In the wake of the #MeToo movement, after the accusation of sexual assault against Harvey Weinstein by over 70 women, the use of Non-Disclosure Agreements (NDA) has been a growing concern in public discourse and government. An NDA is an agreement which contains confidentiality clauses, often used in settlement agreements to prevent the signatory from releasing certain information into the public domain. Zelda Perkins, a victim of Weinstein, signed an NDA which prevented her from disclosing allegations of sexual assault even to medical professionals, unless they too entered a confidentiality agreement with Miramax. Perkins was not given a copy of the agreement and after receiving legal advice from a junior lawyer, she was mistakenly led to believe that she could not speak of the allegations to anyone without Weinstein’s approval. 


Last year, the UK saw many of the 130 agency-hired hostesses “groped” and harassed at the President’s Club Charity Dinner, a male-only black-tie event in aid of children’s charities. Before the event, the agency company Arista gave the hostesses contracts to sign which transpired to be NDAs. The women were not given time to properly read the document nor were given a copy of it. 

Such usage of confidentiality clauses is both immoral and unlawful. Section 23 of the Protected Disclosure Act 2014 ensures that any agreement which precludes an individual from making a protected disclosure shall be void. The signatory is often unaware of such legislative protection and are coerced to signing the agreement without independent legal advice. The House of Commons Women and Equalities Select Committee have stated significant ‘insufficient oversight and regulation’ in the use of NDAs, dissuading victims from disclosing information as which reporting to law enforcement is not directly protected under either English or Irish law.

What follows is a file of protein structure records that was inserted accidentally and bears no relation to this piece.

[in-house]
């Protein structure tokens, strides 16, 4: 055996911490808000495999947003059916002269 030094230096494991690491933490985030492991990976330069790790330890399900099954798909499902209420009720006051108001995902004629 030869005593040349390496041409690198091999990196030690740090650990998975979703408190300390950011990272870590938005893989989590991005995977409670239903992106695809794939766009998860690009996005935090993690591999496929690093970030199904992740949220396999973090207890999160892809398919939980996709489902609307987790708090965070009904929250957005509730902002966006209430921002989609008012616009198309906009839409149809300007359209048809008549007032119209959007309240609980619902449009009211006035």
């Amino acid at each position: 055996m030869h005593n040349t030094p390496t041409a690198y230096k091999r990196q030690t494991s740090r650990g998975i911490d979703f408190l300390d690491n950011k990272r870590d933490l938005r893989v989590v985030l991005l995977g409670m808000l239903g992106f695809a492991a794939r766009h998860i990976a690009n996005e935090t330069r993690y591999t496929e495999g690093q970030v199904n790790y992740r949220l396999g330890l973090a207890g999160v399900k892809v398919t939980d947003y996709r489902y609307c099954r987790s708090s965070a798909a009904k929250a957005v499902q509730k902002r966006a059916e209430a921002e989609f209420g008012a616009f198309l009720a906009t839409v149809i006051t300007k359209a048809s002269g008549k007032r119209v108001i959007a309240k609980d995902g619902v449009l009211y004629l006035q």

A justice system which systematically perpetuates the silencing of victims in the work place is undoubtably severely flawed. Although it is the duty of the Oireachtas to properly regulate the misuse of NDAs, a worker’s knowledge of their rights may mitigate a potentially illegal agreement with their employer. A signatory should never feel coerced into signing an NDA through intimidation and evidence supporting such coercion on a party to the contract should render the agreement void. Furthermore, NDAs should never dissuade a worker to make disclosures to legal authorities so long as the disclosure is qualified as ‘protected’ under the 2014 Act. It is strongly recommended that an individual seeks independent legal advice before signing an NDA so as they don’t feel restrained from talking a medical professional, a family member or a close friend.


Rob Ó Beacháin – Law Editor